As Published in The Rye Record on April 17, 2015
I admit that I’m unusually attached to paper. Words on paper, to be specific. I save select cards, notes and love letters in a box that I’ve been carting from state to state for nearly thirty years. Those letters have an energy to them, the visual of the handwriting, either confident or unsure, takes me back to the moment that they were received. I feel that way about books that I’ve spent time with too. Sometimes a book will call to me from the bookshelf, as if to remind me of something it once told me. I open it to find a little sand between the pages or the mark of a late night cup of tea. We have shared something, that book and I.
Never has this attachment been more poignant than during my once-a-decade spring cleaning. I decided that it was time to go through and cull the herd of children’s books that I’d been carrying around for nearly seventeen years. That moment in my life has passed, and I knew it was time to clear the decks and move on. It started out smoothly enough, with the complete set of Berenstain Bears books in the giveaway pile. My kids had learned pretty much all they needed to know about the first day of school and exchanging valentines. Plus those books took forever to read and my kids always chose them on my most exhausted nights. To be honest, I kind of resent those preachy bears.
Same for The Magic Tree House series. It was magic, and now it’s over.
It was the hardcover picture books that were most painful to part with. In many cases it wasn’t the stories themselves that held value, but the hours spent in communion with them, reading and re-reading until my sons and I knew the words by heart. Crayon is scribbled all over the bullies who teased Yoko when she brought sushi to school, evidence of a five year old’s budding empathy. Each book held the memory of a shared emotional rollercoaster, as Sal lost her first tooth or Harry got that ugly dog sweater for a gift. We’ve all been there.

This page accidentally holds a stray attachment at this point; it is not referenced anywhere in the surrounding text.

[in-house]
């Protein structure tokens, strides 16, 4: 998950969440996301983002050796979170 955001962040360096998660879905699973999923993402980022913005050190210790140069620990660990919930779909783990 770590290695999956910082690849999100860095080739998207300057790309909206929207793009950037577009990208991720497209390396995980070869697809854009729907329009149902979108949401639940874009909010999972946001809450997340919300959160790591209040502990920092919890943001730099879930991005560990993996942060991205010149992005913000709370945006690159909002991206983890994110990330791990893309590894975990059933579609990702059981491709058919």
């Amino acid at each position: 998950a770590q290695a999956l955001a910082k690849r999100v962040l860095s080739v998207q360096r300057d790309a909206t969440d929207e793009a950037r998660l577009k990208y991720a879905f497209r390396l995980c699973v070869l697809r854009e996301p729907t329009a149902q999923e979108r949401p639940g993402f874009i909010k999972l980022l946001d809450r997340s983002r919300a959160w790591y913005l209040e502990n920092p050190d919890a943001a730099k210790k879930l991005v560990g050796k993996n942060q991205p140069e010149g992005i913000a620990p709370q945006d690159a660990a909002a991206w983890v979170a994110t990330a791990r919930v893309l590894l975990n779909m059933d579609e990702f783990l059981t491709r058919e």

Some decisions were easy: The Seven Silly Eaters, I decided, will be pried from my cold dead hands. Time For Bed will rest on my bedside table at the nursing home. There was a copy of Goodnight Moon, inscribed to my youngest son by my mother. I found it in her apartment after she passed away, because she hadn’t been able to make that last visit to give it to him. Um, yes, I’m keeping it.
Other books I talked myself out of. Some we hadn’t read in years, some of them never even made it into the rotation with my third child. How important could they be? I’m (please dear Lord) not going to have grandchildren for maybe 15 years. Am I going hang onto them so that I can hand over a dusty stack of books and be accused of giving the baby asthma? I convinced myself that I was doing more good putting them into someone else’s hands than by hoarding them for the not-yet-born.
I’ve finally dropped all of these books at Midland School for the book sale room at their fair. I admit that I drove around with those bags in my car for a week before I could bring my self to let them go, and that I snuck into the trunk and rescued a few every day of that week. It feels like progress to have cleared out the space, but I say it’s 50/50 that I end up going to the fair and buying half of them back.